An Implanted Wireless Hemodynamic Monitor

Period of Performance: 03/12/2008 - 08/31/2008

$100K

Phase 2 SBIR

Recipient Firm

Cardiometrix, Inc.
Bothell, WA 98011
Principal Investigator

Abstract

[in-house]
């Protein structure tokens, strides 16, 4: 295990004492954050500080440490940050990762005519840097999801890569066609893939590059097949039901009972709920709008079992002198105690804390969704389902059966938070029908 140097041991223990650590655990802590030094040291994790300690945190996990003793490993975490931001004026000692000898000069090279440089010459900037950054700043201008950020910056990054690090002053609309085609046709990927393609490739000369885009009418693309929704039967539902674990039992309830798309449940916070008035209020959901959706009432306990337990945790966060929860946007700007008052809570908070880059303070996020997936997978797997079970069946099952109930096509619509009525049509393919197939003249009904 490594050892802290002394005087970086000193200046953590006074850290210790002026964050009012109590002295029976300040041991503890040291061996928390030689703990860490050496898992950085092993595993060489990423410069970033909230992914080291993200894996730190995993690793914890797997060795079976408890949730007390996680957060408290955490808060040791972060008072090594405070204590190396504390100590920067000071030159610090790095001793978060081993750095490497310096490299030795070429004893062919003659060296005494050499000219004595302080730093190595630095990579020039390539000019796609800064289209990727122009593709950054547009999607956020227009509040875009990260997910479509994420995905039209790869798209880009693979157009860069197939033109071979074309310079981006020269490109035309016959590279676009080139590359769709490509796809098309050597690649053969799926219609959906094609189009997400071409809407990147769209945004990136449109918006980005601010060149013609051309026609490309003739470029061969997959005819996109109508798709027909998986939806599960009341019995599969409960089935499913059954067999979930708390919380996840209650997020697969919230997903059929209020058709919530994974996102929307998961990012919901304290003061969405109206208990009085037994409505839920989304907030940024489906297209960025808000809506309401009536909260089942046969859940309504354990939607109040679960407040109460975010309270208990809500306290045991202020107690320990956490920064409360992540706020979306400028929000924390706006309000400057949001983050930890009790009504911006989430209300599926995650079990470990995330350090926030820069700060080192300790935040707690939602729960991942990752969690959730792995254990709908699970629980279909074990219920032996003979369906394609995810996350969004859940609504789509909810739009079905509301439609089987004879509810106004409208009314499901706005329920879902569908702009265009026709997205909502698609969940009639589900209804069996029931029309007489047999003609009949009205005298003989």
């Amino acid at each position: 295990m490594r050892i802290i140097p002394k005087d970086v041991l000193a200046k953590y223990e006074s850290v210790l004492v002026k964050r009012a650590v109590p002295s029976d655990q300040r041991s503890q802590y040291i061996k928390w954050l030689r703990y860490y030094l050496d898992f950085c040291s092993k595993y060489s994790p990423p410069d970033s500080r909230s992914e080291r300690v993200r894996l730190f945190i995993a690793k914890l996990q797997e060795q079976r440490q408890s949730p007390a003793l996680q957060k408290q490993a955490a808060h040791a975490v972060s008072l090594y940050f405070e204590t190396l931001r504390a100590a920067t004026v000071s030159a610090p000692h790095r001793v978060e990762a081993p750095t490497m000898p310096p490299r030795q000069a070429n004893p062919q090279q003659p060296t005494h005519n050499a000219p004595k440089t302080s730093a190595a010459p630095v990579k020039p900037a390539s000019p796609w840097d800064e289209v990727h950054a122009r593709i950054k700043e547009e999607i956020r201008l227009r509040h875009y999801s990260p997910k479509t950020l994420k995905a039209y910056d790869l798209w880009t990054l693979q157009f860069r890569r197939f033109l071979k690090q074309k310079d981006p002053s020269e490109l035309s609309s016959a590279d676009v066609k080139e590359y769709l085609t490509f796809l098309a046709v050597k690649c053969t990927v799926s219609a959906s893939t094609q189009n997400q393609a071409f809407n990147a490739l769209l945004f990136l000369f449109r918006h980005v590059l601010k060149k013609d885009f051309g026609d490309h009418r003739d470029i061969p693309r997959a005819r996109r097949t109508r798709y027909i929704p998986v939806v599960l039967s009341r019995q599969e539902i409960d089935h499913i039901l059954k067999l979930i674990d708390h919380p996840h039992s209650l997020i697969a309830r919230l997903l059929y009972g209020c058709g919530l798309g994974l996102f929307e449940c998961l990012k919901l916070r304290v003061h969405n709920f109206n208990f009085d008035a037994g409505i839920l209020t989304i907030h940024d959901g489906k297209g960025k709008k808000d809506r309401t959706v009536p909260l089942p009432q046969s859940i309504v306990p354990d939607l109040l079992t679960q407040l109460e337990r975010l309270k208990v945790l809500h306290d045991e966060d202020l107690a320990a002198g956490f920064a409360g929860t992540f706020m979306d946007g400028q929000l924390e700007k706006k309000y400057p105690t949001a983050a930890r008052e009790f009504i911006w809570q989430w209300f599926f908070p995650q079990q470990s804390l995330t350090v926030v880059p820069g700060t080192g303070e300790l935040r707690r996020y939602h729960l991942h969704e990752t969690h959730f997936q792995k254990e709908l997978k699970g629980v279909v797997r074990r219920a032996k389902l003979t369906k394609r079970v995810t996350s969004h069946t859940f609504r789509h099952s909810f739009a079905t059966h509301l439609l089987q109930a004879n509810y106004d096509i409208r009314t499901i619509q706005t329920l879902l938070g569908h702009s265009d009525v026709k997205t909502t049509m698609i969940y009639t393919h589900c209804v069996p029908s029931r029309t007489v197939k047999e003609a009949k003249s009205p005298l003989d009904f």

DESCRIPTION (provided by applicant): The CardioMetrix Endoluminal HF Monitoring System is intended to provide patients with ambulatory monitoring their heart function, allowing for better management of their disease and allowing them to live a life less encumbered by HF. The system uses ultrasound to determine pulmonary arterial blood pressure and flow. Using these two parameters, calculations are made to determine cardiac dynamics, such as pump power. With these data, physicians and patients will become aware of acute changes in HF and will be able to make earlier changes in HF management and treatment, preventing acute decompensation. The implant is passive, receiving energy and transmitting the flow and pressure data out of the body using RF communications. Therefore, the implant will not require a battery, with limited life, to accomplish these tasks. The implant has 4 ultrasound sensors to determine flow and a separate sensor for measurement of pressure. The sensors will be mounted on a self-expanding frame that will be deployed in the pulmonary artery using standard catheterization techniques during an outpatient procedure. Once deployed, the carrier will provide correct sensor orientation with respect to the blood flow. An external hand-held unit will be used to energize and collect data from the implant, with a display showing pressure, flow and cardiac power, measures of cardiac performance. In phase I of this SBIR, sensor prototypes will be modified to work wirelessly and will be tested acutely in animals. In phase II, a fully functional wireless implant will be developed, fabricated and tested in animals. Development activities include the integration and miniaturization of the circuitry needed to power the endoluminal implant, obtain the flow and pressure data and provide outbound communications of the data. Heart Failure (HF) is a chronic and progressive disease affecting an estimated 5 million Americans and 23-27million people worldwide. Nearly 600,000 new cases are diagnosed annually in the US, and 2.5-3 million are diagnosed worldwide. We propose a novel hemodynamic monitor that may reduce the cost of care, the morbidity, and the mortality of patients with HF.